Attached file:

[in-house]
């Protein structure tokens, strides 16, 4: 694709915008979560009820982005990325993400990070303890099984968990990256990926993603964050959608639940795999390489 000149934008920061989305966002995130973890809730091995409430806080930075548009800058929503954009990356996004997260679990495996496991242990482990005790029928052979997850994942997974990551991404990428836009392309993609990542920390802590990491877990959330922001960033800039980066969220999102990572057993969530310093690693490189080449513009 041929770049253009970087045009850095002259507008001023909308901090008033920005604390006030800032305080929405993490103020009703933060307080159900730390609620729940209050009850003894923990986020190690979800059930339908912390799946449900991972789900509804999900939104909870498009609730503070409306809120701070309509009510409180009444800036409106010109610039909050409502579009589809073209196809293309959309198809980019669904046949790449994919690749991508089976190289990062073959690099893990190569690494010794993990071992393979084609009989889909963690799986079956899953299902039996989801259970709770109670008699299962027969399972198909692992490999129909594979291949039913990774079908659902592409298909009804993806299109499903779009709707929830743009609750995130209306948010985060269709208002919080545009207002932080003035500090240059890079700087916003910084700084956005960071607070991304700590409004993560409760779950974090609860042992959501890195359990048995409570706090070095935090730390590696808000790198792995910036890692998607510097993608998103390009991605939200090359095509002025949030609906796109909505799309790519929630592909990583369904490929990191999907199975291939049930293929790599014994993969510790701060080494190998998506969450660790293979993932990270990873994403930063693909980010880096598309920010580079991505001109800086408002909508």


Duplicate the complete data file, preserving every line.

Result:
[in-house]
């Protein structure tokens, strides 16, 4: 694709915008979560009820982005990325993400990070303890099984968990990256990926993603964050959608639940795999390489 000149934008920061989305966002995130973890809730091995409430806080930075548009800058929503954009990356996004997260679990495996496991242990482990005790029928052979997850994942997974990551991404990428836009392309993609990542920390802590990491877990959330922001960033800039980066969220999102990572057993969530310093690693490189080449513009 041929770049253009970087045009850095002259507008001023909308901090008033920005604390006030800032305080929405993490103020009703933060307080159900730390609620729940209050009850003894923990986020190690979800059930339908912390799946449900991972789900509804999900939104909870498009609730503070409306809120701070309509009510409180009444800036409106010109610039909050409502579009589809073209196809293309959309198809980019669904046949790449994919690749991508089976190289990062073959690099893990190569690494010794993990071992393979084609009989889909963690799986079956899953299902039996989801259970709770109670008699299962027969399972198909692992490999129909594979291949039913990774079908659902592409298909009804993806299109499903779009709707929830743009609750995130209306948010985060269709208002919080545009207002932080003035500090240059890079700087916003910084700084956005960071607070991304700590409004993560409760779950974090609860042992959501890195359990048995409570706090070095935090730390590696808000790198792995910036890692998607510097993608998103390009991605939200090359095509002025949030609906796109909505799309790519929630592909990583369904490929990191999907199975291939049930293929790599014994993969510790701060080494190998998506969450660790293979993932990270990873994403930063693909980010880096598309920010580079991505001109800086408002909508």